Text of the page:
by Stephen Lendman
Even media scoundrels took note. More on that below. A previous article discussed opposition elements in disarray.
Syrian National Coalition (SNC) internal disputes show it's unable to function effectively. Leadership is weak.
The SNC is an artificial construct. It lacks legitimacy. It resembles a gang that can't shoot straight. On July 8, self-styled prime minister Ghassan Hitto resigned.
He did so after four months in office. He did it two days after SNC members elected Ahmad Asi-al Jarba president.
The post was vacant since Mouaz al-Khatib resigned in April. He cited frustration over lack of enough international support, internal divisions, and disarray among "rebel" factions.
Internecine fighting continues. Elements battle each other. On July 12, The New York Times headlined "Syrian Rebel Infighting Undermines Anti-Assad Effort," saying:
"Competing rebel factions in Syria are increasingly attacking each other in a series of killings, kidnappings and beheadings, undermining the already struggling effort to topple President Bashar al-Assad."
Free Syrian Army commanders warned that efforts to topple Assad could be undermined by internecine infighting.
It's "a new low for an opposition never able to unite its military or civilian operations."
Disputes aren't just over weapons and tactics. They reflect a desire to usurp power. Extremist elements want religious rule imposed.
They comprise the vast majority of fighters. Assad believes they constitute from 80 - 90%. His front line forces are in the best position to know.
They battle them toe-to-toe. They do so daily. They've taken heavy casualties. They courageously persist.
On August 25, Reuters reported "chaos among opposition forces and al-Qaeda's growing role. (They're) barriers to any intervention." Anti-Assad unity proves illusive.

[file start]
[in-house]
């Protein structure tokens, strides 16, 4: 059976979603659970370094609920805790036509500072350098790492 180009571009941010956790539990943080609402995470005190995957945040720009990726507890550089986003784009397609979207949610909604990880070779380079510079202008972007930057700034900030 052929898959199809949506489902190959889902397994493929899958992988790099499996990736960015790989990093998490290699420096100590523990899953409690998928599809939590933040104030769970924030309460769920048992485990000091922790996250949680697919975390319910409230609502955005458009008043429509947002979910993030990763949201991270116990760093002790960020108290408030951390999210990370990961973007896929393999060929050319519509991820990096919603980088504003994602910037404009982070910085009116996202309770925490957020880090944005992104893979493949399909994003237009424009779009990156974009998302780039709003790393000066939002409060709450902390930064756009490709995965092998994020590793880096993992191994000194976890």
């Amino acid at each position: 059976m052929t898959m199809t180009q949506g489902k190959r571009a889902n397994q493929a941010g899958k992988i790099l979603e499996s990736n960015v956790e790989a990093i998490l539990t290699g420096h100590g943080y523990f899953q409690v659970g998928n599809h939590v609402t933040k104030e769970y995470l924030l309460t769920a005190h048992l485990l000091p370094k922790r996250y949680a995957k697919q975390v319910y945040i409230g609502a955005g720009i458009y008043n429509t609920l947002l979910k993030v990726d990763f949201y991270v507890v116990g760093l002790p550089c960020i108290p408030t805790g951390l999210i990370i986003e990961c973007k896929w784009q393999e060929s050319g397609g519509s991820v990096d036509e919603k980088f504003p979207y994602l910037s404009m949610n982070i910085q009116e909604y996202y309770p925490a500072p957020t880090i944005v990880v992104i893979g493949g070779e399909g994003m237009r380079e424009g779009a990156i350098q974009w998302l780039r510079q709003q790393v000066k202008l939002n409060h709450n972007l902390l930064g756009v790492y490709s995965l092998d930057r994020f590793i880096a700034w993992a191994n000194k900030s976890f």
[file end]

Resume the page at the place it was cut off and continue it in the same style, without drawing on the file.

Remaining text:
On September 12, the Los Angeles Times headlined "Syrian rebels face another foe: Al Qaeda-linked militants," saying:
Mainstream insurgents are at odds with their most extremist elements. A Free Syrian Army (FSA) commander said Islamists aren't "coming to fight the regime."
"They are coming to fight us. We're going to fight them first and then the regime." Their vision conflicts with secularists.
They routed FSA forces from three northern communities - Jarabulus, Dana and Raqqah. Another FSA commander said:
"They have opened a new front line for us; they work for the regime because they have distracted us from our fight" to depose it.
John Kerry inverts truth. He does so claiming opposition forces are "increasingly becom(ing) more defined by (their) moderation, more defined by the breadth of (their) membership, and more defined by (their) adherence to (a) democratic process."
Al Qaeda, Al Nusra and other extremist elements are clear is saying their goal is establishing an Islamist state. They reject a sectarian, nationalistic, ethnic one.
On September 18, the Wall Street Journal headlined "Rebel-on-Rebel Violence Seizes Syria," saying: